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Wipro, On Firing 300 For Moonlighting With Rivals, Says This Amid Debate

Rishad Premji has championed action against those who work for Wipro and rivals at the same time.

New Delhi:

Playing in a band on weekends is different from working in secret for competitors, Wipro boss Rishad Premji underlined this week when the soap-to-tech business group said it had fired 300 employees for “moonlighting”.

Other tech majors like IBM, which has a huge presence in India, and the homegrown Infosys have joined the chorus in calling moonlighting “an unethical practice.”

“Strange, plain and simple,” that’s how Mr. Premji described it. The company also issued a statement: “Certain employees found to be working in conditions directly contrary to Wipro’s interests have been fired.”

But this integrity debate isn’t just about what the company’s bosses want. Here’s an introduction:

What does it mean?

Moonlighting is when you take a side job in addition to your usual job. Since most “normal” orbits are from 9 to 5 during the day, the other orbit is usually at night, hence the reference to the “moon”.

While people with low wages would usually take it up for extra income – as a means of livelihood – remote working and projects in different time zones have now made it possible for highly paid techies to do the same.

Who started the debate?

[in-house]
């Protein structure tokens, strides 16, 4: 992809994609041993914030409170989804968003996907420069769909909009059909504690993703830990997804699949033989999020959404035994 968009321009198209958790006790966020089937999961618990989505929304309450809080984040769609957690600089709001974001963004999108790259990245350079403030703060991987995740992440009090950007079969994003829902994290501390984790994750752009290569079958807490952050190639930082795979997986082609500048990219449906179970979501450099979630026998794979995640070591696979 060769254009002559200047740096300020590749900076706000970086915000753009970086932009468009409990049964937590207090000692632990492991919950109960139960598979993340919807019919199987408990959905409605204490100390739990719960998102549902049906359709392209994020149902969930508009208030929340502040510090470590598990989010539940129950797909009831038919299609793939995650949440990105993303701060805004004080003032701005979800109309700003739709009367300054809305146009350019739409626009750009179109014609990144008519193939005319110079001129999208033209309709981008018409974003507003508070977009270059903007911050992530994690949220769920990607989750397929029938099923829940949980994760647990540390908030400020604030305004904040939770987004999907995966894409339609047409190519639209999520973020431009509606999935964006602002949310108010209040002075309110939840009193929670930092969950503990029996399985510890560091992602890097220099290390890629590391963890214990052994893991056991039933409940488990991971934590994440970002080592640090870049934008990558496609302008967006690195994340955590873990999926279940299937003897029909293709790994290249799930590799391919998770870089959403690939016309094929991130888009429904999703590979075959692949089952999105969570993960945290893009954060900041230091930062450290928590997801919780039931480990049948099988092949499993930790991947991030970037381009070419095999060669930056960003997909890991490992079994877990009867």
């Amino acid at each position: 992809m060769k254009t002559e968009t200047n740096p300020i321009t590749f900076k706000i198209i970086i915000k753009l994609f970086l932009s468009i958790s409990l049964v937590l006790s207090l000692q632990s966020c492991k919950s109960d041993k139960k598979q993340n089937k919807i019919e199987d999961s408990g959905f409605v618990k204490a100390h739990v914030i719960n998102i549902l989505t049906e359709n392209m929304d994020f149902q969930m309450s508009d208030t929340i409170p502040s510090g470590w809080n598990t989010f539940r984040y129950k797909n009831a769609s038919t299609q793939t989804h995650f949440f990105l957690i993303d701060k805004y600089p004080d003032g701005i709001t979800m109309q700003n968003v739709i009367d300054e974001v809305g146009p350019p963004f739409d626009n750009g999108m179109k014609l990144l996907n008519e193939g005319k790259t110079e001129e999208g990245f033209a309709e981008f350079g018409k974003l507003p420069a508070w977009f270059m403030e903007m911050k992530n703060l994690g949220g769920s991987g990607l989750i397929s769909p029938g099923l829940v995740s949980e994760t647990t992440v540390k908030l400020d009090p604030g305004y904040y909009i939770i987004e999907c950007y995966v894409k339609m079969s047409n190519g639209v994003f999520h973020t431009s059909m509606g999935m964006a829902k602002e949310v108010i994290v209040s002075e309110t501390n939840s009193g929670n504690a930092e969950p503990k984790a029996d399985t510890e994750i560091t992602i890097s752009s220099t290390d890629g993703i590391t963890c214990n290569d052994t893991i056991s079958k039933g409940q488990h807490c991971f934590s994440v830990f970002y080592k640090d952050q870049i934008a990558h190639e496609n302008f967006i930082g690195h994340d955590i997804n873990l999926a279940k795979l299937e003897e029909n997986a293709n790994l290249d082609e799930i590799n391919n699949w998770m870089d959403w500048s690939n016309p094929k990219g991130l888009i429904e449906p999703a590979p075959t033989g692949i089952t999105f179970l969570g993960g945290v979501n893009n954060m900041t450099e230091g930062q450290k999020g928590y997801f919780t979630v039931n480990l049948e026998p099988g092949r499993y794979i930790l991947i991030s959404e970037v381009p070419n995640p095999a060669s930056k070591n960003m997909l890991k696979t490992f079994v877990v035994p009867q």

Food delivery platform Swiggy said last month it now has an “industry-first” Moonlighting policy, which allows staff to take on outside projects “on the basis of internal approvals”.

“Whether it’s volunteering at an NGO, working as a dance instructor or creating content for social media, Swiggy firmly believes that working on such projects outside of your full-time job can make a significant contribution to both professional as an individual’s personal development.”

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It said the work could be free or even for money.

But the older majors haven’t been kind to the idea.

Who doesn’t want it?

Wipro’s Rishad Premji said employees can have conversations over the weekend about playing in a band or working on a project; but tried to separate such cases from secretly working for competitors. “There’s no room for anyone to work for Wipro and competitor XYZ and they (the other company) would feel exactly the same if they discovered the same situation.”

Earlier this month, Infosys shot a stern mail – titled “no double lives – to employees saying, “No two timing – no moonlighting!” It quoted clauses in the offer letter to bring the point home.

Is contract the last word?

Employees are usually silent because they sign agreements with “conflict of interest” clauses that can be described in various ways by the employer. Because unions are usually absent, these workers also have no bargaining power. But social media is buzzing with a fundamental claim: what anyone does outside of contractual “working hours” shouldn’t harm anyone.

A former director of Infosys, Mohandas Pai, says it’s not that simple.

“An employment contract is a contract between an employer who pays me to work for ‘n’ number of hours per day. What I do after that time is my freedom, I can do what I want,” he said, but added that employees must respect the terms of the contract they sign with the companies and that it is “illegal and unethical” is if they use their employer’s property for that purpose.

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